Anyway, we covered the whole homecoming and as I said, there were thousands of people there. On the way back, I was driving, and Walt Bodine was sitting up in front with me and another newsman--incidentally, we had taken everybody out of the newsroom, which is always a mistake, but, we were all for Mr. Truman. We noticed a glow in the sky as we got a little closer to Kansas City. And sure enough the biggest fire of the year, I think it was one of those big lumber companies, had caught fire while we were out there and burned down. WDAF was the only station in town that didn't have a word about the fire. Anyway, we'd welcomed Mr. Truman home, along with thousands of other people that night.

Later on, I would get assignments from NBC to go up to his office in the Federal Reserve Building. We got pretty well acquainted. He was very kind with reporters and they all really thought a lot of him.

But I am digressing a little bit, because the next day after he came home, Tony Vaccaro, who was the principal one I remember, I think Merriman Smith was along, and some of the other regulars, that have covered him all the time he was in the White House . . . Vaccaro was with the Associated Press; Merriman Smith was with the United Press, and I was the NBC representative and covered the arrival.

Anyway, we had a luncheon at the Muehlebach, I think Vaccaro got everybody together and it was Mr. Truman's farewell to his White House reporters. Someway, I got in on it. Tony probably invited me, because we knew one another pretty well. Anyway, I got in on it and Mr. Truman, in making his remarks, said that--he kidded something about the Star again, and said the Star's radio station was pretty nice to him, and the TV station, so this made me feel good. And I thought, well, I have a friend here, maybe, and, then later on, NBC would have me cover lots of things for them with him and we got along famously, as he did with most reporters. So, over the years, we grew to be pretty good friends.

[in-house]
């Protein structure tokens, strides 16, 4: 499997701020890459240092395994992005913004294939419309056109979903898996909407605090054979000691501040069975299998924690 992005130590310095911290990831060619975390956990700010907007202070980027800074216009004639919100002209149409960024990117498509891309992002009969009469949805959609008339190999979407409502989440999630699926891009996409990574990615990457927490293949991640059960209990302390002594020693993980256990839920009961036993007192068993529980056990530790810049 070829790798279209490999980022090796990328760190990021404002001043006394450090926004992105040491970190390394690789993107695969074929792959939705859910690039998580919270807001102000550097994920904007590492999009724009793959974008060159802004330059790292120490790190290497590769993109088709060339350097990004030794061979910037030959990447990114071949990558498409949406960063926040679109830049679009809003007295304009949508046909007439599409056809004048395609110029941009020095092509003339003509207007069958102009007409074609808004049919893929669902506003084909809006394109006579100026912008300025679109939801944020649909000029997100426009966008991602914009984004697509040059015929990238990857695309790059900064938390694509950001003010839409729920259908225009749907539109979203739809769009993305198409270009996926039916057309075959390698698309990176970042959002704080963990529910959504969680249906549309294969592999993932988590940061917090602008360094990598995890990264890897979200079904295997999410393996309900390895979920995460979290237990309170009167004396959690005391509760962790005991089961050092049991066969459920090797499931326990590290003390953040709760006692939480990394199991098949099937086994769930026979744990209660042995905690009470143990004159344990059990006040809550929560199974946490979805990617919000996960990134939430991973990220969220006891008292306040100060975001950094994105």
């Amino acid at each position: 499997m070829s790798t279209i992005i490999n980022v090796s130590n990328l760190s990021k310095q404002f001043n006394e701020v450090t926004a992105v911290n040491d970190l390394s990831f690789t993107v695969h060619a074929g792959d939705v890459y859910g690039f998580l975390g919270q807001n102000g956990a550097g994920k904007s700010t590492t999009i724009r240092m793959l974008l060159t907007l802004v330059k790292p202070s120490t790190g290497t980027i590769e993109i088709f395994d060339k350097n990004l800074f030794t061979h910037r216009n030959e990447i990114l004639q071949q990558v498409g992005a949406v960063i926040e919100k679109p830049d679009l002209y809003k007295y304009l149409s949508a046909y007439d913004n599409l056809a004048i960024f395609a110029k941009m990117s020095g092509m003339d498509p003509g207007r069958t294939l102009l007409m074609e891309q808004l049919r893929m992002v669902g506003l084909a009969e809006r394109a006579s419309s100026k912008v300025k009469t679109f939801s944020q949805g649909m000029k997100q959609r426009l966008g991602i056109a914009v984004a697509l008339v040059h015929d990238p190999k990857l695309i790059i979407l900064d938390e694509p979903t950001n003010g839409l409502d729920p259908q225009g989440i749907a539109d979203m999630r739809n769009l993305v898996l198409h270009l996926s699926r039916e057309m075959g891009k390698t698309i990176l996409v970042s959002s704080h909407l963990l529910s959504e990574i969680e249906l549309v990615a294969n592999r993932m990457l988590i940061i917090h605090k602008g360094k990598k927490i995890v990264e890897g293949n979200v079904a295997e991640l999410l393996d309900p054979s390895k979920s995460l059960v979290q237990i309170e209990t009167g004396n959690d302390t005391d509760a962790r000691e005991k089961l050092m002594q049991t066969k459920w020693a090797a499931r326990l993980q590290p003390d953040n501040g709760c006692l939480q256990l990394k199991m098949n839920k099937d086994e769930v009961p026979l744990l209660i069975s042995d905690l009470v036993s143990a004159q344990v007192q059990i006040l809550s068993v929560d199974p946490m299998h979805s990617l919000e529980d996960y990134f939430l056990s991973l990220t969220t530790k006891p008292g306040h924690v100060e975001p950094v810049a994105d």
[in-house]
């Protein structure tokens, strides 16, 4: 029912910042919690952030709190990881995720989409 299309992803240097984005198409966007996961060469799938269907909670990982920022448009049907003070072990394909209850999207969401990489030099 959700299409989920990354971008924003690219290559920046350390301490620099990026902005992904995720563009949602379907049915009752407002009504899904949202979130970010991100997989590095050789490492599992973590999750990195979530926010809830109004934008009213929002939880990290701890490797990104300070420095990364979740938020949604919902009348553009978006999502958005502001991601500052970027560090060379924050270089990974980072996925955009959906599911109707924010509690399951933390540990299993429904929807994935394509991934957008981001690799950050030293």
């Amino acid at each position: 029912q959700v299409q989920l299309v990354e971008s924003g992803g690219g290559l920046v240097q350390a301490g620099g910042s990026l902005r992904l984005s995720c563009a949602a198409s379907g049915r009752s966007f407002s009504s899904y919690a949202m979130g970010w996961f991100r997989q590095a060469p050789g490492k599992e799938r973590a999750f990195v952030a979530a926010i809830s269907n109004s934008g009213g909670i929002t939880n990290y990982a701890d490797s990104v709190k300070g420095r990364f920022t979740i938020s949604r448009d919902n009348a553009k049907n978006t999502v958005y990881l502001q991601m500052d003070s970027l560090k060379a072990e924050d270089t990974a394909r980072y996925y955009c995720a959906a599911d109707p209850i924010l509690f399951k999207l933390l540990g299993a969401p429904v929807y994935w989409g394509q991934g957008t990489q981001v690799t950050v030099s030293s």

Then, along about in 1953 or '54, it must have been, one time I told my wife, "I think that Mr. Truman and Mrs. Truman are lonely. They don't get invited out as much as they should. I think people are just afraid to invite them out. They just think that, "Oh, they wouldn't want to come to our house."

So, she said, "Oh, well, do you think they would want to come to our house?"

I said, "Well, I don't know, but I'm going to ask them and find out." So, I asked Mr. Truman, and he said, "Well, I'll have to check with the Boss, but I think we'd like to."